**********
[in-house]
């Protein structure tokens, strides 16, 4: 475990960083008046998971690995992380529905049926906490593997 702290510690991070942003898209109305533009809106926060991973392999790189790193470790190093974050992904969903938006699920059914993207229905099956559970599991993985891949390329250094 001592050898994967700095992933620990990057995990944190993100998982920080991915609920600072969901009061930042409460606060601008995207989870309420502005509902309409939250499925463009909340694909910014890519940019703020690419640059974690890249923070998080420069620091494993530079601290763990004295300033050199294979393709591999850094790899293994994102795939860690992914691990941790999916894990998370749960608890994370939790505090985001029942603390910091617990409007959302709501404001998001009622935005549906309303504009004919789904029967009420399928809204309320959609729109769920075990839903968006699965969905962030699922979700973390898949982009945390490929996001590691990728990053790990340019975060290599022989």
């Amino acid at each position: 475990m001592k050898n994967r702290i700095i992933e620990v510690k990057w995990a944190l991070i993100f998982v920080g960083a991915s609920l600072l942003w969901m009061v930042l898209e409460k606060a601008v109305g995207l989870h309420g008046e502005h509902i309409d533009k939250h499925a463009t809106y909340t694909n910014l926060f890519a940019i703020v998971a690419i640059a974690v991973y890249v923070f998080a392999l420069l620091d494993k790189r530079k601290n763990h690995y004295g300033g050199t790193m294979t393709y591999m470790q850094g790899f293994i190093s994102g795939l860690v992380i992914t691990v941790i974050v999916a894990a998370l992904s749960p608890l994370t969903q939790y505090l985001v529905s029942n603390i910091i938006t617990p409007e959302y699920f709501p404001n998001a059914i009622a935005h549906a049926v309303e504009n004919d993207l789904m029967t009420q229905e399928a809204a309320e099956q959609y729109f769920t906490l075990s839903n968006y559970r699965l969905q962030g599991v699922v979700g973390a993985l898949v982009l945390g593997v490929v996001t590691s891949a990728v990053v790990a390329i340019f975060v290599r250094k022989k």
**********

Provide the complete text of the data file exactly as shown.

[in-house]
């Protein structure tokens, strides 16, 4: 475990960083008046998971690995992380529905049926906490593997 702290510690991070942003898209109305533009809106926060991973392999790189790193470790190093974050992904969903938006699920059914993207229905099956559970599991993985891949390329250094 001592050898994967700095992933620990990057995990944190993100998982920080991915609920600072969901009061930042409460606060601008995207989870309420502005509902309409939250499925463009909340694909910014890519940019703020690419640059974690890249923070998080420069620091494993530079601290763990004295300033050199294979393709591999850094790899293994994102795939860690992914691990941790999916894990998370749960608890994370939790505090985001029942603390910091617990409007959302709501404001998001009622935005549906309303504009004919789904029967009420399928809204309320959609729109769920075990839903968006699965969905962030699922979700973390898949982009945390490929996001590691990728990053790990340019975060290599022989």
């Amino acid at each position: 475990m001592k050898n994967r702290i700095i992933e620990v510690k990057w995990a944190l991070i993100f998982v920080g960083a991915s609920l600072l942003w969901m009061v930042l898209e409460k606060a601008v109305g995207l989870h309420g008046e502005h509902i309409d533009k939250h499925a463009t809106y909340t694909n910014l926060f890519a940019i703020v998971a690419i640059a974690v991973y890249v923070f998080a392999l420069l620091d494993k790189r530079k601290n763990h690995y004295g300033g050199t790193m294979t393709y591999m470790q850094g790899f293994i190093s994102g795939l860690v992380i992914t691990v941790i974050v999916a894990a998370l992904s749960p608890l994370t969903q939790y505090l985001v529905s029942n603390i910091i938006t617990p409007e959302y699920f709501p404001n998001a059914i009622a935005h549906a049926v309303e504009n004919d993207l789904m029967t009420q229905e399928a809204a309320e099956q959609y729109f769920t906490l075990s839903n968006y559970r699965l969905q962030g599991v699922v979700g973390a993985l898949v982009l945390g593997v490929v996001t590691s891949a990728v990053v790990a390329i340019f975060v290599r250094k022989k």